Three strangers – brought together by gun violence – humanize and disrupt the narrative about so-called “black on black” crime in America.
Through a collaborative writing process, three women help bring to life an imagined space run by formerly incarcerated women for women with nowhere else to turn but to each other.
In Pennsylvania, the number of teenagers sentenced to life without the possibility of parole—also known as “death by incarceration”— is the highest in the nation. Between 1980 and 2014, the number of incarcerated women of all ages in the United States increased by more than 700% — rising from a total of 26,378 in 1980 to 215,332 in 2014. Yet the women in The Command Center to Bring Women Home have emerged from adolescent life sentences more resilient, driven, and optimistic than the statistics would imply.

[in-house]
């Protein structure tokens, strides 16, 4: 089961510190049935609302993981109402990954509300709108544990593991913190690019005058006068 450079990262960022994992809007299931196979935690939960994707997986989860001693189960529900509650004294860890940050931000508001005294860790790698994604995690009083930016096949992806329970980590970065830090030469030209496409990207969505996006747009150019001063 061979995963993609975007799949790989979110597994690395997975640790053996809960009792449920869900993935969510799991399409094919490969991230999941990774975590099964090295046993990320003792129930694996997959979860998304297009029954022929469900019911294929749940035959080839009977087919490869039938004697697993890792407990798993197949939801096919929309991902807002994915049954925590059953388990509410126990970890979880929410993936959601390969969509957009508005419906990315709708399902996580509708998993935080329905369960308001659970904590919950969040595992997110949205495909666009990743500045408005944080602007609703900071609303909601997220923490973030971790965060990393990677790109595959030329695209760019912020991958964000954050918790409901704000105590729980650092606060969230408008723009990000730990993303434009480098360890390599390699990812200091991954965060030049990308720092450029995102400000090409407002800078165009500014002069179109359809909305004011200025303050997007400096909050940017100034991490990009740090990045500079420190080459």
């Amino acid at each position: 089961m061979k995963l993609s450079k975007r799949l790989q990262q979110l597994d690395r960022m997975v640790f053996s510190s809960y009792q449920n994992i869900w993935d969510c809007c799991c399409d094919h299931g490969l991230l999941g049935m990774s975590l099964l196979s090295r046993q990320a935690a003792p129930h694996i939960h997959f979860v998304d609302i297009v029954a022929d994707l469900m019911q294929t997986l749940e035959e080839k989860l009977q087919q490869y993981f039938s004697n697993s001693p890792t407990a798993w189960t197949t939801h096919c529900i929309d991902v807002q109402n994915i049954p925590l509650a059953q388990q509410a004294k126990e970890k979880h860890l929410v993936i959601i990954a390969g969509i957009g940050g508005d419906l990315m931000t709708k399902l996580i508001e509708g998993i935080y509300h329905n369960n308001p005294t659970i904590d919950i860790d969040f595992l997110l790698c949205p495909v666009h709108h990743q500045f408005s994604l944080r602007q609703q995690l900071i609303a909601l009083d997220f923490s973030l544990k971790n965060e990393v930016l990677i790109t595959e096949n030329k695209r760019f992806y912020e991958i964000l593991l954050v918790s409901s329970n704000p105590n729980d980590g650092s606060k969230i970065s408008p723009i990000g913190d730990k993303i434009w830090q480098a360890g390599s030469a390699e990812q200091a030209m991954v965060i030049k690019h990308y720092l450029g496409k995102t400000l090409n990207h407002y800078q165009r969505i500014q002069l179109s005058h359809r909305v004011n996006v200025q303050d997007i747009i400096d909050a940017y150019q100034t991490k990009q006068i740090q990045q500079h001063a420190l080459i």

Through a collaborative writing process, Paulette Carrington, Starr Granger, and Tamika Bell work with filmmakers to bring to life “The Command Center to Bring Women Home,” an imagined space run by formerly incarcerated women for women with nowhere else to turn but each other. As envisioned, The Command Center is a space in which mothers can reunite and heal with their children, women are able to hold and comfort one another—grieving, atoning, mourning losses and beginning to heal. Peppered with real-life testimonies, this film commends the creation of The Command Center with support from women who are living these experiences today. Representing the more than 2,500 youth who have been sentenced to life without parole in the United States, Paulette, Starr, and Tamika have much to share.